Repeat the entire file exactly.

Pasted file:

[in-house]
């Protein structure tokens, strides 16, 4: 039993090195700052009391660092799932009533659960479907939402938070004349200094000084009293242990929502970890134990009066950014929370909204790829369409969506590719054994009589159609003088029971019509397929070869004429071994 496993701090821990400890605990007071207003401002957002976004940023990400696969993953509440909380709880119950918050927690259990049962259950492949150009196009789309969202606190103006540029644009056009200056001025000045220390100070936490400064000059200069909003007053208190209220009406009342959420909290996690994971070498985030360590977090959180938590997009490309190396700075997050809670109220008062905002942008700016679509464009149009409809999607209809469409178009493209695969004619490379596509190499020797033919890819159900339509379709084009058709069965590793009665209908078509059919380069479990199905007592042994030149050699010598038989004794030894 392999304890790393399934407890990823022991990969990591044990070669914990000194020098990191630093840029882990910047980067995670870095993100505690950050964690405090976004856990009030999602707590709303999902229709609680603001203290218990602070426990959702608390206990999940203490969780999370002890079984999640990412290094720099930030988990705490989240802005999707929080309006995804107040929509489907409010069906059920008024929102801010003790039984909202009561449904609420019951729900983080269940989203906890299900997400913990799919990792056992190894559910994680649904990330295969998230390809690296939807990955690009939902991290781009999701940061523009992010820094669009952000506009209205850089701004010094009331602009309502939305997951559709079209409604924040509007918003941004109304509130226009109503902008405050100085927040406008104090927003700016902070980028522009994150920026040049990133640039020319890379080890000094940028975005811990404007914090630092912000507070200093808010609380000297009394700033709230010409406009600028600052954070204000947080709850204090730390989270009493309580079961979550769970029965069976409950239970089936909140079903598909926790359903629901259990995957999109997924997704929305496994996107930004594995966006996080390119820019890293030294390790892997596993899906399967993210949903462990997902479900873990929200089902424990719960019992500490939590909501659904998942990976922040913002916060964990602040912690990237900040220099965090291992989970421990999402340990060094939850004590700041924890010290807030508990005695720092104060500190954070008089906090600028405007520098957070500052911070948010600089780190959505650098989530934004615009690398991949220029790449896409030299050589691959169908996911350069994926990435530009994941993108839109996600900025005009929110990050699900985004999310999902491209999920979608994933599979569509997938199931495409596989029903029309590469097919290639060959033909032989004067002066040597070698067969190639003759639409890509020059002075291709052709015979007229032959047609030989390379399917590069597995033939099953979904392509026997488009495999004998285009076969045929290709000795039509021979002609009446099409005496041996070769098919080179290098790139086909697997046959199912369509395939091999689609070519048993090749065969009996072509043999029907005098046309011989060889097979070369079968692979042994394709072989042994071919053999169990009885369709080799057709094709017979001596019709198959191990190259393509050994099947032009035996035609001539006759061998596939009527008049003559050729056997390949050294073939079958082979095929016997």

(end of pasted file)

[in-house]
């Protein structure tokens, strides 16, 4: 039993090195700052009391660092799932009533659960479907939402938070004349200094000084009293242990929502970890134990009066950014929370909204790829369409969506590719054994009589159609003088029971019509397929070869004429071994 496993701090821990400890605990007071207003401002957002976004940023990400696969993953509440909380709880119950918050927690259990049962259950492949150009196009789309969202606190103006540029644009056009200056001025000045220390100070936490400064000059200069909003007053208190209220009406009342959420909290996690994971070498985030360590977090959180938590997009490309190396700075997050809670109220008062905002942008700016679509464009149009409809999607209809469409178009493209695969004619490379596509190499020797033919890819159900339509379709084009058709069965590793009665209908078509059919380069479990199905007592042994030149050699010598038989004794030894 392999304890790393399934407890990823022991990969990591044990070669914990000194020098990191630093840029882990910047980067995670870095993100505690950050964690405090976004856990009030999602707590709303999902229709609680603001203290218990602070426990959702608390206990999940203490969780999370002890079984999640990412290094720099930030988990705490989240802005999707929080309006995804107040929509489907409010069906059920008024929102801010003790039984909202009561449904609420019951729900983080269940989203906890299900997400913990799919990792056992190894559910994680649904990330295969998230390809690296939807990955690009939902991290781009999701940061523009992010820094669009952000506009209205850089701004010094009331602009309502939305997951559709079209409604924040509007918003941004109304509130226009109503902008405050100085927040406008104090927003700016902070980028522009994150920026040049990133640039020319890379080890000094940028975005811990404007914090630092912000507070200093808010609380000297009394700033709230010409406009600028600052954070204000947080709850204090730390989270009493309580079961979550769970029965069976409950239970089936909140079903598909926790359903629901259990995957999109997924997704929305496994996107930004594995966006996080390119820019890293030294390790892997596993899906399967993210949903462990997902479900873990929200089902424990719960019992500490939590909501659904998942990976922040913002916060964990602040912690990237900040220099965090291992989970421990999402340990060094939850004590700041924890010290807030508990005695720092104060500190954070008089906090600028405007520098957070500052911070948010600089780190959505650098989530934004615009690398991949220029790449896409030299050589691959169908996911350069994926990435530009994941993108839109996600900025005009929110990050699900985004999310999902491209999920979608994933599979569509997938199931495409596989029903029309590469097919290639060959033909032989004067002066040597070698067969190639003759639409890509020059002075291709052709015979007229032959047609030989390379399917590069597995033939099953979904392509026997488009495999004998285009076969045929290709000795039509021979002609009446099409005496041996070769098919080179290098790139086909697997046959199912369509395939091999689609070519048993090749065969009996072509043999029907005098046309011989060889097979070369079968692979042994394709072989042994071919053999169990009885369709080799057709094709017979001596019709198959191990190259393509050994099947032009035996035609001539006759061998596939009527008049003559050729056997390949050294073939079958082979095929016997």